Spoofing typically involves flooding derivatives markets with orders that traders don’t intend to execute to trick others into moving prices in a desired direction. The practice has become a focus for prosecutors and regulators in recent years after lawmakers specifically prohibited it in 2010. While submitting and then canceling orders isn’t illegal, it is unlawful as part of a strategy intended to dupe other traders.
It couldn’t be determined whether New York-based JPMorgan will face additional Justice Department penalties in court. Previous spoofing cases have been resolved without banks or trading firms pleading guilty to criminal charges. However, when prosecutors filed cases last year against individual JPMorgan traders they painted a grave picture of its precious metals desk, saying it operated as an illicit enterprise within the bank for almost a decade.
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The Story of Deep Capture
By Mark Mitchell, with reporting by the Deep Capture Team
The Columbia School of Journalism is our nation’s finest. They grant the Pulitzer Prize, and their journal, The Columbia Journalism Review, is the profession’s gold standard. CJR reporters are high priests of a decaying temple, tending a flame in a land going dark. In 2006 a CJR editor (a seasoned journalist formerly with Time magazine in Asia, The Wall Street Journal Europe, and The Far Eastern Economic Review) called me to discuss suspicions he was forming about the US financial media. I gave him leads but warned, “Chasing this will take you down a rabbit hole with no bottom.” For months he pursued his story against pressure and threats he once described as, “something out of a Hollywood B movie, but unlike the movies, the evil corporations fighting the journalist are not thugs burying toxic waste, they are Wall Street and the financial media itself.” His exposé reveals a circle of corruption enclosing venerable Wall Street banks, shady offshore financiers, and suspiciously compliant reporters at The Wall Street Journal, Fortune, CNBC, and The New York Times. If you ever wonder how reporters react when a journalist investigates them (answer: like white-collar crooks they dodge interviews, lie, and hide behind lawyers), or if financial corruption interests you, then this is for you. It makes Grisham read like a book of bedtime stories, and exposes a scandal that may make Enron look like an afternoon tea.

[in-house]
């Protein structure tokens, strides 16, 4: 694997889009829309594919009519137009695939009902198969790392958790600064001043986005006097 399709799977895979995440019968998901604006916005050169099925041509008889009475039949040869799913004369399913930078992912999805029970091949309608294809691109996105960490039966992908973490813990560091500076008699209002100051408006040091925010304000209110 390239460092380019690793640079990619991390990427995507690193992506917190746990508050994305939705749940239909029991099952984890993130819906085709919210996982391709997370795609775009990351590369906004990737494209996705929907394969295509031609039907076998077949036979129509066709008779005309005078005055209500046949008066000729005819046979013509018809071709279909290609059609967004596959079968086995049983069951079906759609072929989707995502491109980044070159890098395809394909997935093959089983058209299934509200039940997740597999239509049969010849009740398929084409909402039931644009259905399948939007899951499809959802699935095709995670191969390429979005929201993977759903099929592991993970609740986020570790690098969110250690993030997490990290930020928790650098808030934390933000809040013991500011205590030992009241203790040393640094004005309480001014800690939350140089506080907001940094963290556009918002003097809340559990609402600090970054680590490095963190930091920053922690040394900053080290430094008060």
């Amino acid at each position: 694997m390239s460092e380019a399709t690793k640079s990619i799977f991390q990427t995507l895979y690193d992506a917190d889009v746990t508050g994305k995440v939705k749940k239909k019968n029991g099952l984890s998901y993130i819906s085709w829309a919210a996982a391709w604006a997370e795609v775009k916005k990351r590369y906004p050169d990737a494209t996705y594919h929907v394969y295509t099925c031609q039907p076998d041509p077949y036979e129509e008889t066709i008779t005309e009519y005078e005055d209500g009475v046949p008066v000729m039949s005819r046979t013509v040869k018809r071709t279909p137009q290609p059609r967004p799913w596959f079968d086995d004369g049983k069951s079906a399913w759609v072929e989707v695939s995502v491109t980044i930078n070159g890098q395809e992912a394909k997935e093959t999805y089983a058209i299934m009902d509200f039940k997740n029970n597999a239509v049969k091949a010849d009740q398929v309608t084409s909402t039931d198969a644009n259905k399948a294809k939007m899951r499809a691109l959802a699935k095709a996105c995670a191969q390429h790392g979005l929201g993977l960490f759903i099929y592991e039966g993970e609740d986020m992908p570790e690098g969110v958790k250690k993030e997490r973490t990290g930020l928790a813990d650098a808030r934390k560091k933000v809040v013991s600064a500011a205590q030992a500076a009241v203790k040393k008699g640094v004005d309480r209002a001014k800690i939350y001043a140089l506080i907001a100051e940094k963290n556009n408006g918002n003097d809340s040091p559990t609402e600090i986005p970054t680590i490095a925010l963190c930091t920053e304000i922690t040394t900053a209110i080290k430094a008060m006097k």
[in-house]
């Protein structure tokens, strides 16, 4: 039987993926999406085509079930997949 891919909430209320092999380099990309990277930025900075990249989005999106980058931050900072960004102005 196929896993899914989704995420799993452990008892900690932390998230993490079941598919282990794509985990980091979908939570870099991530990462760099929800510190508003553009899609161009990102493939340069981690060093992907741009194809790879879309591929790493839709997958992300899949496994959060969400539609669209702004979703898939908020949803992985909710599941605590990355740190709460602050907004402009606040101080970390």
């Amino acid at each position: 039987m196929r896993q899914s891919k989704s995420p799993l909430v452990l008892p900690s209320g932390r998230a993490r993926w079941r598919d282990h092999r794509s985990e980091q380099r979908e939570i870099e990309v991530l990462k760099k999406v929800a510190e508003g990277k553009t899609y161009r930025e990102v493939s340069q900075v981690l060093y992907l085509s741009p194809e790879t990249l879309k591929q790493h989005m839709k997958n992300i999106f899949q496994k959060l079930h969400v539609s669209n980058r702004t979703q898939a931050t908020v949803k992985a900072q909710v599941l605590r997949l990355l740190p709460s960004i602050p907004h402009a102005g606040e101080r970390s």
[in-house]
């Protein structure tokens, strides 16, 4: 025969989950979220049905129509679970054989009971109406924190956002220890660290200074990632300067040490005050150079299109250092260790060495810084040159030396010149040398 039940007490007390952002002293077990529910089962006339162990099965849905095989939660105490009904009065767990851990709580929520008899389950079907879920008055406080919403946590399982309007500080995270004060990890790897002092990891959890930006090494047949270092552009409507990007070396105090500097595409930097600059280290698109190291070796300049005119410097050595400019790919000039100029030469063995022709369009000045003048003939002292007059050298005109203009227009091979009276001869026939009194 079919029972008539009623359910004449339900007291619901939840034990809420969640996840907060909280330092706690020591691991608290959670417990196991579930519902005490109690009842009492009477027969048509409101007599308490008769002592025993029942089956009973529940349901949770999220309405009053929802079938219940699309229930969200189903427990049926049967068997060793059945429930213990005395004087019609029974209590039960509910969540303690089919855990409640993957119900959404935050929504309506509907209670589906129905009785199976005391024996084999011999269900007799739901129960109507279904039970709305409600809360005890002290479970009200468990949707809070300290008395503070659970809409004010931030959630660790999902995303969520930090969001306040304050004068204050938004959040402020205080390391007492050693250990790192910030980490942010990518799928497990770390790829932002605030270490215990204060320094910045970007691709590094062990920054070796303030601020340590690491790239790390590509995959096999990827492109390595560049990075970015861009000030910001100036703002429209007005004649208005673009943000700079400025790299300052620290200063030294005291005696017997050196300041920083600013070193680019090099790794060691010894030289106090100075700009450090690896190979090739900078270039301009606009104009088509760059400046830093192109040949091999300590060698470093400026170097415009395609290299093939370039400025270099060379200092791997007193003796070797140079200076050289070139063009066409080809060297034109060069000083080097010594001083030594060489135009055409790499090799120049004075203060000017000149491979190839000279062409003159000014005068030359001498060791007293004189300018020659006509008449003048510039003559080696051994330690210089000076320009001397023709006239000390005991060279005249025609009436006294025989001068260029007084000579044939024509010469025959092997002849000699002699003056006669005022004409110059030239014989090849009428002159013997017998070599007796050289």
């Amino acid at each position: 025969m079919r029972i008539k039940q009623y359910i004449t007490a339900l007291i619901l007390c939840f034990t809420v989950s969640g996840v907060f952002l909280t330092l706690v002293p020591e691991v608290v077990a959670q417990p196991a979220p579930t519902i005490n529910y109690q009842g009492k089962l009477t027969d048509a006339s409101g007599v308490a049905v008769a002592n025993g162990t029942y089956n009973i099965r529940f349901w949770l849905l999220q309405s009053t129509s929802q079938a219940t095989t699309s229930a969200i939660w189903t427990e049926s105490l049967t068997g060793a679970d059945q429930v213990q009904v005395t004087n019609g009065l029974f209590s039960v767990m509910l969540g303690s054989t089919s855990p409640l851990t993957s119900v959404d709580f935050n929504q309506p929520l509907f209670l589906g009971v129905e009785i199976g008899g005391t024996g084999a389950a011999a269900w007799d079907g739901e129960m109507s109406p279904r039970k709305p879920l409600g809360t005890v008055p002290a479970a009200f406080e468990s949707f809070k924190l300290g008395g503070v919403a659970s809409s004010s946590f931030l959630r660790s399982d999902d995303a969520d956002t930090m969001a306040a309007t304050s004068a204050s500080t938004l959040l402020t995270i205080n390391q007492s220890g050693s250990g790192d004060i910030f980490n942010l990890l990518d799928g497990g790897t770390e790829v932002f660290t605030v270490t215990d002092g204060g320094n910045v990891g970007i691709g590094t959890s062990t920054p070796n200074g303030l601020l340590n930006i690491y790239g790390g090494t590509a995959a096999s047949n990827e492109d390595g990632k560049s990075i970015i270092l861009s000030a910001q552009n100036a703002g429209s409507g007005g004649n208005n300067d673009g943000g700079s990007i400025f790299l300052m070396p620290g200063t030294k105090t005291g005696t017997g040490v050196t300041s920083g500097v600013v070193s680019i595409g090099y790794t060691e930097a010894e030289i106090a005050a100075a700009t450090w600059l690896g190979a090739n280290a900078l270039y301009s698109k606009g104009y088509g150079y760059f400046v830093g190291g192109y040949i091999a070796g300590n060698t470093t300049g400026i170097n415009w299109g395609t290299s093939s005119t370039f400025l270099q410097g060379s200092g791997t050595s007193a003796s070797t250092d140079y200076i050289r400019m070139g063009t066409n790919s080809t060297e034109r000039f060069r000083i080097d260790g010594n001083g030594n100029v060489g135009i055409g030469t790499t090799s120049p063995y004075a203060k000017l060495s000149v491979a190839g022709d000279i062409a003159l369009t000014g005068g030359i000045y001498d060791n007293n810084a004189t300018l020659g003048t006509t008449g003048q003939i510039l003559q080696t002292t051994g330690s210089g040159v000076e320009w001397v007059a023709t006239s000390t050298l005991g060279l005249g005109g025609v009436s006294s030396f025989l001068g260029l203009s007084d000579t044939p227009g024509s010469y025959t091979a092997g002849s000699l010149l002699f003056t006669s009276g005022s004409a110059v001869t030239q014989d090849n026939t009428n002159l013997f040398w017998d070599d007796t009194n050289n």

Introduction By Patrick M. Byrne, Deep Capture Reporter
PDF (69 Pages): Deep Capture Story